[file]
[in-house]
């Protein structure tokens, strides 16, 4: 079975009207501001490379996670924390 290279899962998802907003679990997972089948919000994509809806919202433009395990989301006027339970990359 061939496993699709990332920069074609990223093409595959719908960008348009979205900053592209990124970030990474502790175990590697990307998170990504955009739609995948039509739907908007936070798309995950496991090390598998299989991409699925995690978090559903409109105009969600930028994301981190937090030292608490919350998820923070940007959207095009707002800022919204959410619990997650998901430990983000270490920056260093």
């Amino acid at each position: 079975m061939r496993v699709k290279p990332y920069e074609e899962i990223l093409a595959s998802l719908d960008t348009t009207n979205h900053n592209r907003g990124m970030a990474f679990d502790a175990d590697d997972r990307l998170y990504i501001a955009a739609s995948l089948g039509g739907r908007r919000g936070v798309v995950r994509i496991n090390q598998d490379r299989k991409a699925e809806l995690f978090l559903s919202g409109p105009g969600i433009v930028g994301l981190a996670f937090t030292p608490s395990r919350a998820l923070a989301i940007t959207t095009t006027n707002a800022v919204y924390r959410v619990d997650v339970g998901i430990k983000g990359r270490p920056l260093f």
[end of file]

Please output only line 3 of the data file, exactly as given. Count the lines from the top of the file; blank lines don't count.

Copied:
């Amino acid at each position: 079975m061939r496993v699709k290279p990332y920069e074609e899962i990223l093409a595959s998802l719908d960008t348009t009207n979205h900053n592209r907003g990124m970030a990474f679990d502790a175990d590697d997972r990307l998170y990504i501001a955009a739609s995948l089948g039509g739907r908007r919000g936070v798309v995950r994509i496991n090390q598998d490379r299989k991409a699925e809806l995690f978090l559903s919202g409109p105009g969600i433009v930028g994301l981190a996670f937090t030292p608490s395990r919350a998820l923070a989301i940007t959207t095009t006027n707002a800022v919204y924390r959410v619990d997650v339970g998901i430990k983000g990359r270490p920056l260093f």